PHILADELPHIA -- The pandemic is helping U.S. abortion-rights advocates achieve a long-standing goal: Make it easier for women to use pills to end pregnancies up to 10 weeks.
Federal and state regulations have restricted access to "medication abortion" ever since the Food and Drug Administration approved it two decades ago. Nonetheless, use of the two-drug regimen has grown steadily, accounting for at least 40% of all abortions, even as the national abortion rate has fallen to historic lows, data show.
Before the coronavirus made seeking medical care in person risky for both patients and providers, efforts were well underway to expand access to abortion pills through telemedicine and mail-order pharmacies. Now, those efforts are accelerating and multiplying because suddenly a divisive political issue is also a matter of public health.
"For patients seeking abortion, urgent modifications of current protocols are needed to ensure that patients can continue to obtain this time-sensitive treatment while limiting transmission of infection," 11 prominent reproductive health experts wrote last month in the journal Contraception.
The group, led by obstetrician-gynecologist Elizabeth Raymond, proposed reducing in-person clinic visits by eliminating ultrasounds and other tests that research shows are unnecessary for a safe, effective pill-induced abortion.
Planned Parenthood Southeastern Pennsylvania, which adopted the test-less approach in mid-March, quickly saw a shift. Although the total number of medication and surgical abortions remained about 800 a month, the proportion that used pills increased from 55% before the pandemic to 65% now.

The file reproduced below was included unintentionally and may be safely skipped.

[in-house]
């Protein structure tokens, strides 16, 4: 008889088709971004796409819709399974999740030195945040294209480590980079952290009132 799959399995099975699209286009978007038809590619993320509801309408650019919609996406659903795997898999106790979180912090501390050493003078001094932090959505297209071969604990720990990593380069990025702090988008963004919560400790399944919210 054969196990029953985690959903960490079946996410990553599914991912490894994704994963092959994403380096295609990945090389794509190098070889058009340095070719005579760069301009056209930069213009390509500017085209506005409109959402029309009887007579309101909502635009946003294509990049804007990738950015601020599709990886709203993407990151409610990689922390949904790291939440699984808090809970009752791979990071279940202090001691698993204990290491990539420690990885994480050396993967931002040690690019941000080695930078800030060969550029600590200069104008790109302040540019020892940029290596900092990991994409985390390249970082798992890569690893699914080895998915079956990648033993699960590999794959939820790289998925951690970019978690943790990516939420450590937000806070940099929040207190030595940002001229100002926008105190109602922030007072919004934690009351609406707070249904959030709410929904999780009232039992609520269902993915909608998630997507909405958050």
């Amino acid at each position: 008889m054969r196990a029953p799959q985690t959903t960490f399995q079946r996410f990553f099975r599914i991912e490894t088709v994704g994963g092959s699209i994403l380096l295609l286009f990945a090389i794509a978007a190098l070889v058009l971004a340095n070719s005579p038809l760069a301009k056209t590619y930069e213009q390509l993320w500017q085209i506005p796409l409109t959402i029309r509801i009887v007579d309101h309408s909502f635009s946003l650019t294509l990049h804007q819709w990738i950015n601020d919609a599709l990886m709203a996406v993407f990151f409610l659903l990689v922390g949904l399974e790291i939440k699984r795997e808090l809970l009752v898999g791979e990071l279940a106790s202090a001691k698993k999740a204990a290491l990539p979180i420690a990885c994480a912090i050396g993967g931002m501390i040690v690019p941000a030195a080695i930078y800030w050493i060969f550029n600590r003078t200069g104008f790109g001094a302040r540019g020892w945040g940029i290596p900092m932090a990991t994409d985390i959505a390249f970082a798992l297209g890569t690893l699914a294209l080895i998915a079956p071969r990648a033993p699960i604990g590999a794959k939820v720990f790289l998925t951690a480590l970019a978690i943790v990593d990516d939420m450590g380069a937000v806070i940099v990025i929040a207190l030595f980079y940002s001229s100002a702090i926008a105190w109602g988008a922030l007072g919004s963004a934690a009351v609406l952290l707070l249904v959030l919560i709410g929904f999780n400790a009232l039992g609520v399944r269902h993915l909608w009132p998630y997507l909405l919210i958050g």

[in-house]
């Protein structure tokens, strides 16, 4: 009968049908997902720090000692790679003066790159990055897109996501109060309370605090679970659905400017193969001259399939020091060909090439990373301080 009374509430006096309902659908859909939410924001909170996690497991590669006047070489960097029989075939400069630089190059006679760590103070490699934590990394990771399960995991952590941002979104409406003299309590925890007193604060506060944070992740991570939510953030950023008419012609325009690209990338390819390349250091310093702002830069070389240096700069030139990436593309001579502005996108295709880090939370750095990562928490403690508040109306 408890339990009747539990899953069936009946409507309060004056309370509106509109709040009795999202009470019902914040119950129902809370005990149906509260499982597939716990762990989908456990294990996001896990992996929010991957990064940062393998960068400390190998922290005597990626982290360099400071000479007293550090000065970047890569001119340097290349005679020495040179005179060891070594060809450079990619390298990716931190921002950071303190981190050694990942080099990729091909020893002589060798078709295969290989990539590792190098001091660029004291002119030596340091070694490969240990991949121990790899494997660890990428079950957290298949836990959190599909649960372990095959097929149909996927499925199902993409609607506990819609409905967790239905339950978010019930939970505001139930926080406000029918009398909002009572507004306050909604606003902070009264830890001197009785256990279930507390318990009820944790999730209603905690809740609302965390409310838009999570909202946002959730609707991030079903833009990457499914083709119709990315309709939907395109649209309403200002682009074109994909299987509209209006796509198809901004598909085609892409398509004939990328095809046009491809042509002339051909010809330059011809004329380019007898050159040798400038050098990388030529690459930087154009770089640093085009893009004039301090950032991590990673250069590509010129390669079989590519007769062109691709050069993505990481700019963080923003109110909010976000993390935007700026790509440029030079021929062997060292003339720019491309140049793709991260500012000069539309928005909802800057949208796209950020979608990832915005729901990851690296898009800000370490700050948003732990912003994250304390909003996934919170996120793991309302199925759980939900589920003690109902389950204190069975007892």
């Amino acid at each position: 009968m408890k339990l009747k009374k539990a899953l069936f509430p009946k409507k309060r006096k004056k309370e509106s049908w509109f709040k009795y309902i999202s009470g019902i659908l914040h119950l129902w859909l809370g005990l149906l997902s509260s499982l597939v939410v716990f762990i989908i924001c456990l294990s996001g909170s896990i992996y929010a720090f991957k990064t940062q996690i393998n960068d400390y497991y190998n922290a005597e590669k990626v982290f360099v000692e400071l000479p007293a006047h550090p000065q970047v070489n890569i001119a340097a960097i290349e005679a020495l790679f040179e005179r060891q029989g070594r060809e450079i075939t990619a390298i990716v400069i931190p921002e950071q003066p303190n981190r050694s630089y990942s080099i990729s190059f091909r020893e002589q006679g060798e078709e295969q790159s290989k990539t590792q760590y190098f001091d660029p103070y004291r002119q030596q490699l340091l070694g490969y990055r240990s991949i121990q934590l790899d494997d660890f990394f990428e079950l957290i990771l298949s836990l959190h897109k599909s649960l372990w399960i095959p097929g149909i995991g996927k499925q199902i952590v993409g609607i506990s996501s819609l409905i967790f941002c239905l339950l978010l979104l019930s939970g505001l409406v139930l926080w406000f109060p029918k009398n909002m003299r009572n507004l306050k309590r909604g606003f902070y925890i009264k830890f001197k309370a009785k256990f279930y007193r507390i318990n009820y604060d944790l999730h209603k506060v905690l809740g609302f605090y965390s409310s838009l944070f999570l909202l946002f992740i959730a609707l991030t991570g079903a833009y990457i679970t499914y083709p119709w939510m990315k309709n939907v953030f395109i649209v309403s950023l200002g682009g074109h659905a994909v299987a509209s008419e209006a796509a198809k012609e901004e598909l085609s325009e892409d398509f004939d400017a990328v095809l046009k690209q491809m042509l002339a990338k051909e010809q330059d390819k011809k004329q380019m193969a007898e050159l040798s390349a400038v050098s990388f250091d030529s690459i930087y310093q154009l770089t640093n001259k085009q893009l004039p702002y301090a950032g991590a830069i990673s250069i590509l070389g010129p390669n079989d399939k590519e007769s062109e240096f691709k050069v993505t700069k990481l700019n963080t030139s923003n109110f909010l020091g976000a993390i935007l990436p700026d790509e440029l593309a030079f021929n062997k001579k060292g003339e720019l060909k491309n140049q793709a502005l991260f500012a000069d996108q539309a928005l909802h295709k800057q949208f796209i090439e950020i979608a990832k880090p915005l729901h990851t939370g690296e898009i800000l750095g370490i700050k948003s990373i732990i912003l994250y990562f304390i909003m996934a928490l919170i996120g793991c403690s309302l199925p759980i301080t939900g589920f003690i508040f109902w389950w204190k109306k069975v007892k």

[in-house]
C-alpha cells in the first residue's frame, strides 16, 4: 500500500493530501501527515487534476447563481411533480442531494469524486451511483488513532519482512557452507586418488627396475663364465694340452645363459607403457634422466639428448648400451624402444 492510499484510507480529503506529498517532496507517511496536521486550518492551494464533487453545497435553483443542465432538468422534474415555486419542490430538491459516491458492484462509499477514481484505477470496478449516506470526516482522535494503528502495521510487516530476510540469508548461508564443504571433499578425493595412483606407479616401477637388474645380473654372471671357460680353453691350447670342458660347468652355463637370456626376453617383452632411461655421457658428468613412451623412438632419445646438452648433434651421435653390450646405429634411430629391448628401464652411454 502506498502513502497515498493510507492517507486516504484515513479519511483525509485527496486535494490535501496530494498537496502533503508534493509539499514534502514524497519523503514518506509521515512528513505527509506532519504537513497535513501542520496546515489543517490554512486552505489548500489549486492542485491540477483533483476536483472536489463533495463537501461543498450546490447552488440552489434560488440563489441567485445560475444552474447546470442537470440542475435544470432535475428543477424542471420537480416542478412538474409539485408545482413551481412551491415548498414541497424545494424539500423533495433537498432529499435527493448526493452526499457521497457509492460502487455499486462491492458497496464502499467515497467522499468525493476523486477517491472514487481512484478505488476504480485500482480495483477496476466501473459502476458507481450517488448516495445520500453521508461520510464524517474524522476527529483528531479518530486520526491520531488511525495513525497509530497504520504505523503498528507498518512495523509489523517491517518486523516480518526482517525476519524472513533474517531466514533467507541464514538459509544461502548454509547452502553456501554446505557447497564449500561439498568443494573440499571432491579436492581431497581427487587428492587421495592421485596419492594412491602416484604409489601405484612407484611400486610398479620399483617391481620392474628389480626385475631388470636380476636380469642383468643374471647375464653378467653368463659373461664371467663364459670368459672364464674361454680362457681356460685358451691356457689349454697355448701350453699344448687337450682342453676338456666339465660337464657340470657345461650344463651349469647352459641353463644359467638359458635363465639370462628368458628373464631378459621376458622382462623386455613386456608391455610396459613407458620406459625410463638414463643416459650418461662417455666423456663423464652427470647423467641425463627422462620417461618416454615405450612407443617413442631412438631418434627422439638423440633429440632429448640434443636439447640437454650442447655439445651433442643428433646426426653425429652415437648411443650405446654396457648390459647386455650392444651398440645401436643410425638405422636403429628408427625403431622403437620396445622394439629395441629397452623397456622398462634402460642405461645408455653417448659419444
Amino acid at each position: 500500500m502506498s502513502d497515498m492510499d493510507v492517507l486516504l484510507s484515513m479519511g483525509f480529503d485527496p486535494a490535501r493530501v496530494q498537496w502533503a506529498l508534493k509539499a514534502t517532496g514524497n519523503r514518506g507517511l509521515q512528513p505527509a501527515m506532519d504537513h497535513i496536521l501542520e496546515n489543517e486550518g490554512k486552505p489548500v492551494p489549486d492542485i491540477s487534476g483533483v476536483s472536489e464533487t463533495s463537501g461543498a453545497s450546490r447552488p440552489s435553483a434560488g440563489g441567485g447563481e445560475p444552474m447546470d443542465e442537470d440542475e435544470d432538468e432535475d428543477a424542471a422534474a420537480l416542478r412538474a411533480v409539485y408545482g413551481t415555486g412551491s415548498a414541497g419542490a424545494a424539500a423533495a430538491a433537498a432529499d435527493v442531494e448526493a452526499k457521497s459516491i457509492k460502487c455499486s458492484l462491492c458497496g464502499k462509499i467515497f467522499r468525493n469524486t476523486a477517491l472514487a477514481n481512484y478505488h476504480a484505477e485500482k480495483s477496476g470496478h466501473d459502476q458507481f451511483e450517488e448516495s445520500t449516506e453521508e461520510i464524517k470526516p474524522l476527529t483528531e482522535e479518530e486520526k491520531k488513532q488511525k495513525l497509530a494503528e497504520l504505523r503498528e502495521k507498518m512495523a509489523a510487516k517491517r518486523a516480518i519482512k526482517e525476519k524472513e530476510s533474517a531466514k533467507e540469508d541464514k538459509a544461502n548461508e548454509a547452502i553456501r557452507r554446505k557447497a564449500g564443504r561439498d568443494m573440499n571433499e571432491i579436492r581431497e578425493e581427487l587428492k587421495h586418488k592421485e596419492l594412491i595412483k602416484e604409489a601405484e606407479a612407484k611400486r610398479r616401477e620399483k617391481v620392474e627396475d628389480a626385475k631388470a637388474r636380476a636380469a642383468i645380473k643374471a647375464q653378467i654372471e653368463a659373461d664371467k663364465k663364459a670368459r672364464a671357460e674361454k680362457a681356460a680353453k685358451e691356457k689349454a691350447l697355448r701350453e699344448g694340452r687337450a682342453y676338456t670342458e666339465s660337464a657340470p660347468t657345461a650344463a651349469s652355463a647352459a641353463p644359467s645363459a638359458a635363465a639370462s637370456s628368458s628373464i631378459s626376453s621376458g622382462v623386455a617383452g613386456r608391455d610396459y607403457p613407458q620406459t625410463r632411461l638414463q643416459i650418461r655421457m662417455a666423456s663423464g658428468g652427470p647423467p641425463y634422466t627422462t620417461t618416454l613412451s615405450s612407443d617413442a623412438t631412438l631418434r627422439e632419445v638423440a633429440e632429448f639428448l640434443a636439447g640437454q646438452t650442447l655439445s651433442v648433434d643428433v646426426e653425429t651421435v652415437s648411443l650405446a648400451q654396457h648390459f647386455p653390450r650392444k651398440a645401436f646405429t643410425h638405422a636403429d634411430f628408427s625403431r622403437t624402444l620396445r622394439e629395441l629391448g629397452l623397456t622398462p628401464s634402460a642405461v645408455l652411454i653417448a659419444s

"We wouldn't be offering it if it weren't safe,"' said Dayle Steinberg, president and CEO of the Southeastern Pennsylvania affiliate. "The pandemic is showing us that we have to be nimble and adapt."
WHEN PRECAUTIONS BECOME DANGERS
Some background: Medication abortion starts with a pill called mifepristone, which blocks a hormone vital to pregnancy. That is followed 24 to 48 hours later by at least two misoprostol pills, which induce contractions. (Misoprostol is also used to treat stomach ulcers.)
In 2000, when the FDA made the controversial decision to approve mifepristone, it imposed stringent safety requirements. The drug can be dispensed only by specially certified health-care providers and only in clinics, hospitals, and medical offices -- not pharmacies like most prescription drugs.